Washington Gov. Jay Inslee and Attorney General Bob Ferguson will request legislation for a statewide ban on the purchase or transfer of assault-style semiautomatic rifles as part of the latest push by firearms-safety advocates in Olympia.
That proposal and others are in the legislative agenda released this week by the Alliance for Gun Responsibility ahead of the legislative session beginning in January. They arrive after a recent shooting at Seattle’s Ingraham High School that killed a student, along with the latest spate of high-profile mass shootings nationwide. Meanwhile, many Democrats have continued to campaign for stricter firearms laws.
The advocacy group is also pushing for lawmakers to allow private citizens to pursue legal action against gun manufacturers, a proposal that also has Ferguson’s and the governor’s support, according to Inslee spokesperson Jaime Smith.
It remains to be seen if Democrats, who hold comfortable majorities in the state House and Senate, have the political will or votes to push through those ideas or other proposals.
Various proposed bans on semiautomatic rifles have been around for years, but never received the floor votes needed to become law. Republicans in the minority — and sometimes moderate Democrats — have been resistant to passing sweeping gun legislation out of Olympia.
The legislative agenda was released just shy of the 10th anniversary of the shooting at Sandy Hook Elementary School in Connecticut, in which the perpetrator killed 20 children and six adults. In a statement, Alliance CEO Renee Hopkins said, “We are returning to Olympia with our boldest agenda to date.”
“The Sandy Hook shooter was armed with an assault rifle,” Hopkins added. “As were the perpetrators of each of the deadliest shootings since then, including Las Vegas, Orlando, Parkland and Uvalde. Enough. It is long past time for legislation to keep these weapons of war out of our communities."
Republican lawmakers have opposed the bulk of firearms measures, such as the law passed earlier this year banning the sale of high-capacity magazines, calling them unconstitutional or ineffective.
“All of this, it's the chip-chip-chip away of that foundational right to protect yourself,” said Rep. Jim Walsh, R-Aberdeen, who has opposed efforts to restrict firearms.
Walsh noted Washington’s state constitution has even stronger language than the federal constitution when it comes to protecting firearms ownership. He also predicted a ban on the sale of semiautomatic rifles could do poorly in state or federal courts.
The proposed rifle ban will be sponsored by Sen. Patty Kuderer, D-Bellevue, who sponsored similar legislation in recent years. Her previous bill sought to ban the sale and distribution of AR-style assault rifles and included an extensive list of models subject to the prohibition, but appears to still allow for some small-caliber types.
This year’s proposal will keep the same definition of semiautomatic rifles as last year’s bill, Kuderer said in an interview: “We want to take what is really a military-style weapon off the streets.”
The bill would ban the sale or transfer of semiautomatic rifles that fit the description, but not ban the possession of those already owned. Kuderer added there is talk of an additional proposal requiring registration of semiautomatic rifles remaining in the hands of civilians.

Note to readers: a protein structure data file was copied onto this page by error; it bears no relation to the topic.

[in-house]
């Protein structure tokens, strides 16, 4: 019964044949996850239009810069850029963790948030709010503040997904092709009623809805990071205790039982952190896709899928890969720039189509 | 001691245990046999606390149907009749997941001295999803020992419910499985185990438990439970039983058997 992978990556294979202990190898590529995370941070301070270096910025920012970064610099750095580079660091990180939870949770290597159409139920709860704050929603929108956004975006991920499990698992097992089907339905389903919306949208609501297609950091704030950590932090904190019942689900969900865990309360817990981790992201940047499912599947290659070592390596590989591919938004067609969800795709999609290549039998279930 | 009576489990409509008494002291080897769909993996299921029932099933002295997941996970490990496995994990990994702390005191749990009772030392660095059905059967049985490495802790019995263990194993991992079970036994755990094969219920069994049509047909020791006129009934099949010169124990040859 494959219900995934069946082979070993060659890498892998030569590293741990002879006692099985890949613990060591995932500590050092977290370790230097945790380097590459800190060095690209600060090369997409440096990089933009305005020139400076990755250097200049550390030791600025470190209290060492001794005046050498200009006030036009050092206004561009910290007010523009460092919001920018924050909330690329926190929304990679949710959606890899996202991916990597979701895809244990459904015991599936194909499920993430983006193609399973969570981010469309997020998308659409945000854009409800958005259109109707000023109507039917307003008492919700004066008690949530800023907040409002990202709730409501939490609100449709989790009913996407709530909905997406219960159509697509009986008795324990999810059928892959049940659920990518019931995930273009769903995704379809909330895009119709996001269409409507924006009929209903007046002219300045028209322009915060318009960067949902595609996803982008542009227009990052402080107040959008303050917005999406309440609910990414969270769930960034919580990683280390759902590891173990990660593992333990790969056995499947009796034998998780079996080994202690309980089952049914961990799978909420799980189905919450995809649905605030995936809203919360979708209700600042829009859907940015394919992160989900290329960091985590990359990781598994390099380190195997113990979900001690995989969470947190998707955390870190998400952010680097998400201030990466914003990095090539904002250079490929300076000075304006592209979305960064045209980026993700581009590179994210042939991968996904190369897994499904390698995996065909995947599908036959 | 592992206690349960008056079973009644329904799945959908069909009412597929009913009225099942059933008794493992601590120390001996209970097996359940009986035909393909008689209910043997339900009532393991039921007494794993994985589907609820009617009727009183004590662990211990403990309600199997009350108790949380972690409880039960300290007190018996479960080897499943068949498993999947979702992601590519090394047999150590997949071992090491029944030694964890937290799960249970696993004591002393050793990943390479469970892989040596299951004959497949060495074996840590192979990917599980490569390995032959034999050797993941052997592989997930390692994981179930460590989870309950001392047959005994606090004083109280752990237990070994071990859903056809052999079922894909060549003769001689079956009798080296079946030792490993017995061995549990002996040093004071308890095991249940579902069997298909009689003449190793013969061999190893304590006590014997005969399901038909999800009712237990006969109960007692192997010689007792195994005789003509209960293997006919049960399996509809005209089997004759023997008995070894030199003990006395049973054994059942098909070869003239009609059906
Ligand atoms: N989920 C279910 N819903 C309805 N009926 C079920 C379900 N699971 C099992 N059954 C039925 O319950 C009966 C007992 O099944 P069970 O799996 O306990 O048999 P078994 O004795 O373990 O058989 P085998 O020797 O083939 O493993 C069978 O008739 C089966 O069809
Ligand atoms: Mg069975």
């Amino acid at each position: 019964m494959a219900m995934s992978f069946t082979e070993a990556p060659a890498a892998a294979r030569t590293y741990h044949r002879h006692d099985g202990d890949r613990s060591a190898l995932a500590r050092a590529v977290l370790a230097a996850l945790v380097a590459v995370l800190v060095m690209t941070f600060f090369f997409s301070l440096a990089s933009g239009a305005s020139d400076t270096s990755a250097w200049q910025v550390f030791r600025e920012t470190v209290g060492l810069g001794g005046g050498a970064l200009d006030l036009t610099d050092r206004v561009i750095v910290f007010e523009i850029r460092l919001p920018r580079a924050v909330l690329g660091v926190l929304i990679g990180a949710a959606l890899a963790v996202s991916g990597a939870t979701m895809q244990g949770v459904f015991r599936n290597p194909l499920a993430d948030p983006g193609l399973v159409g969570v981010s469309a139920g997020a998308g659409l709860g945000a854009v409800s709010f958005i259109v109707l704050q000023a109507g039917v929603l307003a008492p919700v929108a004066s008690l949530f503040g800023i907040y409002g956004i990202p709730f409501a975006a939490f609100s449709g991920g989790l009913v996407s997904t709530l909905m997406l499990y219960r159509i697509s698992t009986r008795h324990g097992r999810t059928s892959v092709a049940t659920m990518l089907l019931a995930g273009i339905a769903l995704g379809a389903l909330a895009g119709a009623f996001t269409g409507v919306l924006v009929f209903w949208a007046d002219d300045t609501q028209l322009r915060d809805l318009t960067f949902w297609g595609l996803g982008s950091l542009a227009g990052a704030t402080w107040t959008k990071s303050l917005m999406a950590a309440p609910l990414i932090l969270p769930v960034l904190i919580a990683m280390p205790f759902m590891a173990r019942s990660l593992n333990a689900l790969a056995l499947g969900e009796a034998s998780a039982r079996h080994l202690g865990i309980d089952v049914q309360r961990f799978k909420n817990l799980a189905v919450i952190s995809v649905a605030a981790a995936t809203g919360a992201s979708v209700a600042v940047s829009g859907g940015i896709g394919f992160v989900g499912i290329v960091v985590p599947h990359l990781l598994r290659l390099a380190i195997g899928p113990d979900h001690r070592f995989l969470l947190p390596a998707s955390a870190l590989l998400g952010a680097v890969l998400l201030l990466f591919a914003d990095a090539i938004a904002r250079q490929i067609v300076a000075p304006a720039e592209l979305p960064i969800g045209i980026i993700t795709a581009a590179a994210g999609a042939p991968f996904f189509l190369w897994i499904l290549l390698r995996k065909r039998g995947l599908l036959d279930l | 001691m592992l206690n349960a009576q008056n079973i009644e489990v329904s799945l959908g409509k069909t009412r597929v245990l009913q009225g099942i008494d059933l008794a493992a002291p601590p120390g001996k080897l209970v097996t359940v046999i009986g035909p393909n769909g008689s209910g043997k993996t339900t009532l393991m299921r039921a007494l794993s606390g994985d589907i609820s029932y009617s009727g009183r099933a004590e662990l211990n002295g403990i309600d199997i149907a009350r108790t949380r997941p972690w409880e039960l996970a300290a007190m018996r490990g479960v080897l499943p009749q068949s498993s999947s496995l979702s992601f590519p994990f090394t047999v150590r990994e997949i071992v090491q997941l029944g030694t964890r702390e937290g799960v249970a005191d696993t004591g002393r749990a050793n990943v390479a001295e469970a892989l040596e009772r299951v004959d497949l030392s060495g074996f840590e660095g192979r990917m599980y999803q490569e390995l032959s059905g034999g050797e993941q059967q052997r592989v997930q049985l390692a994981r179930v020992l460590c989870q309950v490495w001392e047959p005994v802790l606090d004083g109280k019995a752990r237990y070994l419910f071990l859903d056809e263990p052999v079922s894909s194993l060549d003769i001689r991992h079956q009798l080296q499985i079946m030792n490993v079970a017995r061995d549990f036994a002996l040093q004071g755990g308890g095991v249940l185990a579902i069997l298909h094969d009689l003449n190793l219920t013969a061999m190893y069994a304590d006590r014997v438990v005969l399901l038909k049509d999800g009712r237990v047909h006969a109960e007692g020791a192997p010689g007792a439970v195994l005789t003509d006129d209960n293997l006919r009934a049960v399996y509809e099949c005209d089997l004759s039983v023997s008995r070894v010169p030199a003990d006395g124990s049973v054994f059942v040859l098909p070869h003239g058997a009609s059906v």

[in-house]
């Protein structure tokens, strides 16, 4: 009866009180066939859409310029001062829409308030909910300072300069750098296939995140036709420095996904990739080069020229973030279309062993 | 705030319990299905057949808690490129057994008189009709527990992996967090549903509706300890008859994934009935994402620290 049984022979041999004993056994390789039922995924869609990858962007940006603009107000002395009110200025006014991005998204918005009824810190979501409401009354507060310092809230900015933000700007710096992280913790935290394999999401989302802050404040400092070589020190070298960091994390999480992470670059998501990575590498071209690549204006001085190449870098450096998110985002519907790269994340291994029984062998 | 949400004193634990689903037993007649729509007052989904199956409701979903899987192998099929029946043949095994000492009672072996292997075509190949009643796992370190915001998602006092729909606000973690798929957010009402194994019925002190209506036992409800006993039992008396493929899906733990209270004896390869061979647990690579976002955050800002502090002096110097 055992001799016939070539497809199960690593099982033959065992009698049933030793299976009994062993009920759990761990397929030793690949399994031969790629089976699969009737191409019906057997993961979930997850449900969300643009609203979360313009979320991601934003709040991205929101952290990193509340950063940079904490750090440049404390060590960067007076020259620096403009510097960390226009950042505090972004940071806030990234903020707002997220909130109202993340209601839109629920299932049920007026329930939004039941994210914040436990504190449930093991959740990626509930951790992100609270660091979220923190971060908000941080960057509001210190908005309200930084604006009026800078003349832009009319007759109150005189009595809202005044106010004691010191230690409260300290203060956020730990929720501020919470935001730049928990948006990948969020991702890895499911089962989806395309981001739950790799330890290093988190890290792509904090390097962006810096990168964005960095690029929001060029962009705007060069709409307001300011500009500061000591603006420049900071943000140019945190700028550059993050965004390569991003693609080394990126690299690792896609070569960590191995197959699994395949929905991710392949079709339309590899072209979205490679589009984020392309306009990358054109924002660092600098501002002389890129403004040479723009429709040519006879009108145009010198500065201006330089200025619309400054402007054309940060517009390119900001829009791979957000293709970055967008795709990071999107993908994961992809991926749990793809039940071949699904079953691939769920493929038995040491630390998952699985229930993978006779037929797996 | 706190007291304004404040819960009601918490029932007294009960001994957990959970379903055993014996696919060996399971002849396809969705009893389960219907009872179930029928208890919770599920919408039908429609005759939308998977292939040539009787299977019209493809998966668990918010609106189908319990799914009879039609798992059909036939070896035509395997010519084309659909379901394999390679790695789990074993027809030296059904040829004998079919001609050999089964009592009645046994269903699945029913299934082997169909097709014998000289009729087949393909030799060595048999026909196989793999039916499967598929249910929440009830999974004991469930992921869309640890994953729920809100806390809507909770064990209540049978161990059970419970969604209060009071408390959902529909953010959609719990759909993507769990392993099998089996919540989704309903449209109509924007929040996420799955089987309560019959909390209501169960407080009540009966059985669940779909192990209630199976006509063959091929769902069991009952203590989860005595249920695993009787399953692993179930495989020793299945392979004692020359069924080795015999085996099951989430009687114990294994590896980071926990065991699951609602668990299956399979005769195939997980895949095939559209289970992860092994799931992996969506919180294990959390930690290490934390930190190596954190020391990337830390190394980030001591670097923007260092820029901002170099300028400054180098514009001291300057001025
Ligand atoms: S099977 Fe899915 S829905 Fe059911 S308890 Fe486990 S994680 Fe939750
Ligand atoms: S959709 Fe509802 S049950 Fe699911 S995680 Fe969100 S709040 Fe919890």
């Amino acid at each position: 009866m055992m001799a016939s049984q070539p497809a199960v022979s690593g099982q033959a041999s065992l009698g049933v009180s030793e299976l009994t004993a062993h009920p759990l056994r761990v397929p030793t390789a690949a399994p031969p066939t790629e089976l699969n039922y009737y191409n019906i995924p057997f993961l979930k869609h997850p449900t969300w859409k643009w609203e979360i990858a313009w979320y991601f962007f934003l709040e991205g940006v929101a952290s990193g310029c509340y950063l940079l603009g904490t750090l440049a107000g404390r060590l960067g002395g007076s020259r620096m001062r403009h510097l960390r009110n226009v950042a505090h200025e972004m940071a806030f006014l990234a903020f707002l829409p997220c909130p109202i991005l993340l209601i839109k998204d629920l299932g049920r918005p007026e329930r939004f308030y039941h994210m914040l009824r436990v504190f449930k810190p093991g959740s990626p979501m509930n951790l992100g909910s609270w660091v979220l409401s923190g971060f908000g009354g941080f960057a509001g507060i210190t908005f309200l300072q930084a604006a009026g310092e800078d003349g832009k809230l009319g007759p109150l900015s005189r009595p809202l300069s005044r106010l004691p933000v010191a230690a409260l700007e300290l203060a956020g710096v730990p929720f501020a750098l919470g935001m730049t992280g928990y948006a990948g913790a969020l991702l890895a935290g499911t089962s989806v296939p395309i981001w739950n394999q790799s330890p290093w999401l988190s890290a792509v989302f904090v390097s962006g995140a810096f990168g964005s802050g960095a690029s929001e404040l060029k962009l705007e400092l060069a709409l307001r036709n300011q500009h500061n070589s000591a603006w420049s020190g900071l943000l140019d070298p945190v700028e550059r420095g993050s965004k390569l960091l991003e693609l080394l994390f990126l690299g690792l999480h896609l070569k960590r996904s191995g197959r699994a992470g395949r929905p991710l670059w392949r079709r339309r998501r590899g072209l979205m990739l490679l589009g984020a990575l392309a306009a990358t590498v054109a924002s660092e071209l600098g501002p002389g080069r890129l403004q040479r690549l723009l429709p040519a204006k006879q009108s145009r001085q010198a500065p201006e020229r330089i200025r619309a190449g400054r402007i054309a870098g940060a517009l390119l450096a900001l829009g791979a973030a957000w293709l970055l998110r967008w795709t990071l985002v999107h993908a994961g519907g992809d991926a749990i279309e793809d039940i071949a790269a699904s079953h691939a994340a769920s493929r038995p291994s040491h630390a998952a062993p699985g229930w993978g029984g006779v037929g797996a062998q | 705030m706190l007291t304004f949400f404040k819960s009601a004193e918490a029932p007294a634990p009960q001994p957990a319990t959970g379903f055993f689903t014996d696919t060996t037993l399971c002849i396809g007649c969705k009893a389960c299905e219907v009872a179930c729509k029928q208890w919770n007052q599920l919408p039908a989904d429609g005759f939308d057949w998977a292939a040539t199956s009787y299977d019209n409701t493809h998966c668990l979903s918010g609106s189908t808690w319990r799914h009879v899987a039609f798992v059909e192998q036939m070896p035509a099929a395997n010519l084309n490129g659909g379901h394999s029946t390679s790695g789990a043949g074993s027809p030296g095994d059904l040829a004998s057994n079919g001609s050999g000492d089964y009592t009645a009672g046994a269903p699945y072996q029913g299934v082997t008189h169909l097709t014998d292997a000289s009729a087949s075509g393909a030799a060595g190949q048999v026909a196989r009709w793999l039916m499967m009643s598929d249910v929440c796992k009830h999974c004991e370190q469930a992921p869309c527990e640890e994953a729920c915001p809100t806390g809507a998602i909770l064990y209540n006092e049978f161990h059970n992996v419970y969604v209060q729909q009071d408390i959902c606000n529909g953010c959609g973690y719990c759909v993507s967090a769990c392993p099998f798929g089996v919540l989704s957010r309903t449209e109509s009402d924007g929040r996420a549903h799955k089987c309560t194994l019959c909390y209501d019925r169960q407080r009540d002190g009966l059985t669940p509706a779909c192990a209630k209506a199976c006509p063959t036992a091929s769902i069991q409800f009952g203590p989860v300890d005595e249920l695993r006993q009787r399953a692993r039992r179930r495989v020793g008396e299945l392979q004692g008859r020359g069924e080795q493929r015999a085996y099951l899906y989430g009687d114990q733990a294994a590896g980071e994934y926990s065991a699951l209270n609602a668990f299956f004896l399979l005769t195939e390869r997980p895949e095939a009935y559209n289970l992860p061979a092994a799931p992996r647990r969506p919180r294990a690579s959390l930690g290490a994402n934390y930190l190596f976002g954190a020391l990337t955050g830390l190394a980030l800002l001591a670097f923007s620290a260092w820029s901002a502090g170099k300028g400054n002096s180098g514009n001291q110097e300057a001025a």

The latest proposals come after Democrats in the most recent legislative session passed a prohibition on ammunition magazines that hold more than 10 rounds. Gov. Inslee, also a Democrat, signed it into law, marking perhaps the most ambitious firearms restriction to ever move through the Legislature.
Additionally, the Alliance this year is seeking a bill to require a permit to purchase a firearm in the first place, and Smith wrote in an email that the governor is working with Democratic lawmakers on that one, too. Currently no permit is needed to purchase a firearm in Washington, though would-be buyers go through different types of background checks depending on the type of firearm they are seeking to purchase.
That permitting legislation could help Washington implement an existing law to conduct annual checks on pistol and semiautomatic rifle owners to make sure they’re still legally allowed to possess a firearm. Voters approved that law in 2018, but it remains to be implemented, as documented in reports by Crosscut.
Both the permitting legislation and a ban on the sale of semiautomatic rifles, which can fire a round every time the trigger is pulled, would mark a big shift for Washington.
Meanwhile, state Attorney General Bob Ferguson announced on Dec. 7 the first legal action against a firearms dealer for allegedly selling high-capacity magazines in violation of Washington’s new law.
That came as a sweep of investigators from the Attorney General’s office visited 25 gun retailers in an attempt to buy unlawful magazines across the state to make sure the law is being followed, according to a news release by the office. Most retailers were complying with the new law. Federal Way Discount Guns, which was named in the legal action, and an unnamed retailer didn’t comply. The investigation into the second retailer is still underway, according to the statement.
“Our sweep confirmed that the overwhelming majority of gun retailers in Washington are doing the right thing and complying with the law,” Ferguson said in the statement. “In contrast, Federal Way Discount Guns chose to violate a law that makes our communities safer. We will continue to proactively enforce this law and take action against anyone who illegally sells high-capacity magazines.”